Mike Wendt and Andy Ferg discuss the "Perfect Vessel for Toppings," a Hot Dog. Plus, a Food Network version of M-F-K and Andy vs. Mandy's dieting habits. Andy also asks Mike for advice on his first big hosting gig. This ain't your average food show... it's F-BUDDIES! Special THANKS to Paddy Kellys of Peabody, The Gary Girolamo Group, Channel Marker Brewing and Ben Franklin Print Co. for sponsoring this week's episode! Thanks to the very talented Mark DiChiara for the original F-Buddies theme music.

Dick Talk podcast
Took a hit of it

Dick Talk podcast

Play Episode Listen Later Jun 20, 2022 36:25


US open, golf, weather, shitty jobs, sleeping naked, fire, whippits, homeless cartel, power rangers, The Boys, Transgenders, twisted teas, MFK, blackface, goodwill

Spinning Unrest Music
S03 E13 - The Baby's Gay

Spinning Unrest Music

Play Episode Listen Later Jun 20, 2022 58:26


Topics today include an update on the Seth Green NFT fiasco, most heartbreaking band break ups EVER, and our favorite memories about being low down and dirty music pirates. We'll also deep dive into another full album during our weekly "Spin Party" and find out if the boys can tell the difference between a Nick Cage movie role and an obscure rapper. Final round of the elite 8 of the TV Series Brackets and an MFK that teaches us more than a few things about our current sexual disposition. - Watch On YouTube: bit.ly/3rCf1Jh Follow/Vote On Instagram: instagram.com/riotatthedogpark TikTok: @_riotatthedogpark_ Web Site: riotatthedogpark.com Jokes On Us Seth - (12:41) Breaking Up Is Hard To Do - (17:30) TV Series Brackets - (23:58) Music Pirate Memories - (30:29) Spin Party - (36:40) Obscure Rapper or Nick Cage Role - (42:10 20 Black People in 40 Seconds - (46:31) Sump's Fun Fact - (47:22) Marry, F**k, Kill- (49:04)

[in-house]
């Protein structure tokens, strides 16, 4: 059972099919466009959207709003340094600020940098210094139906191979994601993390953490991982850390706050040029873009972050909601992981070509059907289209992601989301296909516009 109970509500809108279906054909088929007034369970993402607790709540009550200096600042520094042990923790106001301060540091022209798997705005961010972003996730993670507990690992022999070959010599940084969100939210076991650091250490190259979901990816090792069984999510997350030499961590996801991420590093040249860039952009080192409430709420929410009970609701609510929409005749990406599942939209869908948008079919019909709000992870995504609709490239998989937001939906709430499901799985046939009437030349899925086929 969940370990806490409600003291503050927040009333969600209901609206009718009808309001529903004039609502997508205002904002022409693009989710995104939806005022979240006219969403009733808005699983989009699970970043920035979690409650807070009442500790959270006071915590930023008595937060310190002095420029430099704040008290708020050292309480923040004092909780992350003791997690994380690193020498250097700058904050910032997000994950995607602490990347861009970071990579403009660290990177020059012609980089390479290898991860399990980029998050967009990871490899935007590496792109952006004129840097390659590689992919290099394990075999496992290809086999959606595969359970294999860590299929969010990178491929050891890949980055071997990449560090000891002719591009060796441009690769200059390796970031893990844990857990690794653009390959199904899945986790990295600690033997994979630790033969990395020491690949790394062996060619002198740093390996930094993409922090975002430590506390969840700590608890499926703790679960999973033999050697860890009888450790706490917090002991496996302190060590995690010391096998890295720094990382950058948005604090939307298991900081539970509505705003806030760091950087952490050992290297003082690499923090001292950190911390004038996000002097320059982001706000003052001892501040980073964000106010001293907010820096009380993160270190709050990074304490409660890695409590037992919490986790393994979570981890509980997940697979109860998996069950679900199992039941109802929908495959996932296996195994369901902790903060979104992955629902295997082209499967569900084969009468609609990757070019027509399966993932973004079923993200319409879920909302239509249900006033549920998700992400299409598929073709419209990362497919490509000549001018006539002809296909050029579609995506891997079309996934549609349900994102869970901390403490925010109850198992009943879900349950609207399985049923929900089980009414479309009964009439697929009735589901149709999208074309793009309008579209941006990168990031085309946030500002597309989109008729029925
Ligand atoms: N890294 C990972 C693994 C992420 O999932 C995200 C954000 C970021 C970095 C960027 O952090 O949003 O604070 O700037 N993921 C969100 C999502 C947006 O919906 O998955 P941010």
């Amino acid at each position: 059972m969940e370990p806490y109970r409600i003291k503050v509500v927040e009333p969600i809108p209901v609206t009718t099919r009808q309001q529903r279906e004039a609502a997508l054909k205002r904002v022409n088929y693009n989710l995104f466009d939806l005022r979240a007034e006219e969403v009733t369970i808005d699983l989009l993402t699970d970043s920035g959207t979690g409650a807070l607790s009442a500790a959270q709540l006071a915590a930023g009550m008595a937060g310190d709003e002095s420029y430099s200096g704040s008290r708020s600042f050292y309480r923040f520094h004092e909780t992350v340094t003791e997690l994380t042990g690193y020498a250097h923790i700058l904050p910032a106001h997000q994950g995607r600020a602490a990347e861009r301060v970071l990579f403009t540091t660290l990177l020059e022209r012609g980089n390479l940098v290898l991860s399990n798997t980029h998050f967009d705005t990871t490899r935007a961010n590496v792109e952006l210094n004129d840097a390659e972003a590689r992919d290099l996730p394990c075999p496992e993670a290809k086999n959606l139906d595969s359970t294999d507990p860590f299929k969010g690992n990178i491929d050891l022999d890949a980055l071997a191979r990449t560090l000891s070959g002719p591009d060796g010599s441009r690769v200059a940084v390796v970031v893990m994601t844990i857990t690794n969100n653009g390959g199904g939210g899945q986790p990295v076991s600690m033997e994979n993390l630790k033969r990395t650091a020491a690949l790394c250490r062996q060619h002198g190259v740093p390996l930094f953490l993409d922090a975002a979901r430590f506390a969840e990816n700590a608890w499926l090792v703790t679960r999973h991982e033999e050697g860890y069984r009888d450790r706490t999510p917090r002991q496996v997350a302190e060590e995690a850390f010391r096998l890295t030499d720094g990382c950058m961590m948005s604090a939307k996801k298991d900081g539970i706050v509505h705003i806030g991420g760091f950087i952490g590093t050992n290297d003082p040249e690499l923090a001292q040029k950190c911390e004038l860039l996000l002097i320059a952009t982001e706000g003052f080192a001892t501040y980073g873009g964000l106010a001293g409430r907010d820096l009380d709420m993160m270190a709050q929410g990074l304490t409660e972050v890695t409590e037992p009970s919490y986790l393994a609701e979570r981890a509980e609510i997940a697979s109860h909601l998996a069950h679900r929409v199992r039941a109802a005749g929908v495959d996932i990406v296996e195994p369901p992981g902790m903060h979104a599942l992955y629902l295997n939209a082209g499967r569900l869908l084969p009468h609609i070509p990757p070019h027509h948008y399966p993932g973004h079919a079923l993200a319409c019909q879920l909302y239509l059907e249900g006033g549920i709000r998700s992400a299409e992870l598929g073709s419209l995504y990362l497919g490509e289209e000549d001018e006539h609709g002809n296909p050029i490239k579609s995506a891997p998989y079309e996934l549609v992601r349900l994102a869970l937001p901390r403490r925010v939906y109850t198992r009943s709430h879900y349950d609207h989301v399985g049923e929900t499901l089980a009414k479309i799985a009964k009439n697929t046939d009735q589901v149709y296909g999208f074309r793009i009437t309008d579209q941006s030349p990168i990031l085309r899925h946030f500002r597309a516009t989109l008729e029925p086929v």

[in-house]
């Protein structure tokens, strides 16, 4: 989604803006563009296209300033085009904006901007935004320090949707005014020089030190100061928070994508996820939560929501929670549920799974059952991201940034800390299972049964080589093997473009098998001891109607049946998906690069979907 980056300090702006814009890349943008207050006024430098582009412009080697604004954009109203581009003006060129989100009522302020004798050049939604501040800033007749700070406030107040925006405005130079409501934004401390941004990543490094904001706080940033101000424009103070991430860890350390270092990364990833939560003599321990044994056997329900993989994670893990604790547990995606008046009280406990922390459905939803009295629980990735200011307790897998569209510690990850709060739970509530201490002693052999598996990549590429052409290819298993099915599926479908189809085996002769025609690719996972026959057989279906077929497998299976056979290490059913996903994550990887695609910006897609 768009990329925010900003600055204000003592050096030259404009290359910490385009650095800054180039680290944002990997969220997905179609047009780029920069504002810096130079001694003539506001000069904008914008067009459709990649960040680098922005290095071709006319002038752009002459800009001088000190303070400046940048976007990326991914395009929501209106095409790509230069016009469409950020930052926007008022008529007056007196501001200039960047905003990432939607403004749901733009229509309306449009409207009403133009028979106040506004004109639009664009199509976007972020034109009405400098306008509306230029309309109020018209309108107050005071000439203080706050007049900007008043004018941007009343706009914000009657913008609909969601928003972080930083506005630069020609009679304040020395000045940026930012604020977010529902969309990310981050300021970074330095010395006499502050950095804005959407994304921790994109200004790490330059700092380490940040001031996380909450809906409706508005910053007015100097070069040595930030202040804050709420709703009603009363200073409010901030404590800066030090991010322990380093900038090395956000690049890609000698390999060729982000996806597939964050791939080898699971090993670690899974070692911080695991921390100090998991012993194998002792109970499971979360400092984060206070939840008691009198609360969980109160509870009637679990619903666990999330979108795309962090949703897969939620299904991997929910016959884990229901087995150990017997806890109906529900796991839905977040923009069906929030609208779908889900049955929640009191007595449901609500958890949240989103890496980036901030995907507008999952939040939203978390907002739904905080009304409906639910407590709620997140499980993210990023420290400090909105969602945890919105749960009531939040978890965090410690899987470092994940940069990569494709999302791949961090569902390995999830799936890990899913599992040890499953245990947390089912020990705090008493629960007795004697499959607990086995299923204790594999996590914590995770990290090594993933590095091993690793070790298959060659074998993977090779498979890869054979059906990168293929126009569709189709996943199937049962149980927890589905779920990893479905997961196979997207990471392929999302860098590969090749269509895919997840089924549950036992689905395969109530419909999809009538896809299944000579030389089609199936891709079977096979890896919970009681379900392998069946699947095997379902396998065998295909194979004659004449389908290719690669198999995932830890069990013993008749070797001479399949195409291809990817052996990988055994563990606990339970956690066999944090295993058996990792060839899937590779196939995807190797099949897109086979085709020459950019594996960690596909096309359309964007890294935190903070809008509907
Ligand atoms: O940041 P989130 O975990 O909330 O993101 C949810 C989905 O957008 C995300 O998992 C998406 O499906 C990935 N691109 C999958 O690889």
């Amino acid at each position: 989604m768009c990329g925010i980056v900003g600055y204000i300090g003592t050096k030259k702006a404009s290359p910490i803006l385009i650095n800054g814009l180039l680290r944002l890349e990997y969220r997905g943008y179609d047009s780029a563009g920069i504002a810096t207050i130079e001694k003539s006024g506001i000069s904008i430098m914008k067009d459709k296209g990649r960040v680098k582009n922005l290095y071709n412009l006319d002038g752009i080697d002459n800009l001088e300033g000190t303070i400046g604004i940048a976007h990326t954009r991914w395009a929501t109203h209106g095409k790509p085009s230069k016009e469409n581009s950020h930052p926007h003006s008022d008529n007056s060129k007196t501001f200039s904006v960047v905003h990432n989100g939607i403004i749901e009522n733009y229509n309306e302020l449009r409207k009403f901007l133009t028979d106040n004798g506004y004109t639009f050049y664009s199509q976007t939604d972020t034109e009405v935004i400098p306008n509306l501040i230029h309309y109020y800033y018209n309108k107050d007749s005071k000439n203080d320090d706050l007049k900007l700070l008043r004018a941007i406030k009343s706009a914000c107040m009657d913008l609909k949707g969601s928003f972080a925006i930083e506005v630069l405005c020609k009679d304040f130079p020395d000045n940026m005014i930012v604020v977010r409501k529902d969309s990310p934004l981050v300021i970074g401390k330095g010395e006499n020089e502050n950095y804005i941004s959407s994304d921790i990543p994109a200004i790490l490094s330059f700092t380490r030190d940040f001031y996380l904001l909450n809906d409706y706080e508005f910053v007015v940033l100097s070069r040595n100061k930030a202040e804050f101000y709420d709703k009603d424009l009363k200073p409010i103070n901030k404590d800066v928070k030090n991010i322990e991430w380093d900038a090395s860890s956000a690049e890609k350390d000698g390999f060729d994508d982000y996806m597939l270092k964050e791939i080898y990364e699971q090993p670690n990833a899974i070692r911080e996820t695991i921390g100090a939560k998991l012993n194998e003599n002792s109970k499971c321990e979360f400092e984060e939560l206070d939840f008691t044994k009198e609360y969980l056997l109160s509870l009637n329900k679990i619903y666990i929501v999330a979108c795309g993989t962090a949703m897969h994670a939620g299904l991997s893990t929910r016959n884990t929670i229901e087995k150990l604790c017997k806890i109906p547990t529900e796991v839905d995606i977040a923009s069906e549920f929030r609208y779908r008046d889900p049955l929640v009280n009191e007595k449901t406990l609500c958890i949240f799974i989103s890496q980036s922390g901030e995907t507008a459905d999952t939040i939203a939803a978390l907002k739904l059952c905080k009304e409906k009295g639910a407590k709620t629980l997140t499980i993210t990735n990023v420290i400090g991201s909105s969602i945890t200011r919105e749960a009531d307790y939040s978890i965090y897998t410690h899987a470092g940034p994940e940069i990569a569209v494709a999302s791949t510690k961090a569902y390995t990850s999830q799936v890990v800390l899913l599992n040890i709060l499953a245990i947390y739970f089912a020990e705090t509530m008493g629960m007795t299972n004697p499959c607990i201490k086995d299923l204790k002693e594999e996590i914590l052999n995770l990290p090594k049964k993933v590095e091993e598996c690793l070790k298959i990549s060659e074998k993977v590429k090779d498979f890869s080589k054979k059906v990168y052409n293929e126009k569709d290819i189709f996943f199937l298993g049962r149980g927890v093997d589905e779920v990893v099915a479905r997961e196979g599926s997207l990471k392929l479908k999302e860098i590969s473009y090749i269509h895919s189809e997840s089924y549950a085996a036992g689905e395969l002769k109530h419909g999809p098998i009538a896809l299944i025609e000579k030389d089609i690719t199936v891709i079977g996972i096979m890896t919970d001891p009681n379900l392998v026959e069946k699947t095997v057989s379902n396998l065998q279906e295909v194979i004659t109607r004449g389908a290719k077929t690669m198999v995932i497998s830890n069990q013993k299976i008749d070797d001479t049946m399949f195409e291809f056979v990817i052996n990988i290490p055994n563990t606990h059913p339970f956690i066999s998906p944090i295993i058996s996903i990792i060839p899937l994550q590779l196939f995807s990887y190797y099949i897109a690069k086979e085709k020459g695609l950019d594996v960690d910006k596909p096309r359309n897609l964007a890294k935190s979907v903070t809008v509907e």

The Glue Guys: A Brooklyn Nets Podcast
Coffee, Roadtrip, and Leave on Red

The Glue Guys: A Brooklyn Nets Podcast

Play Episode Listen Later Jun 15, 2022 48:49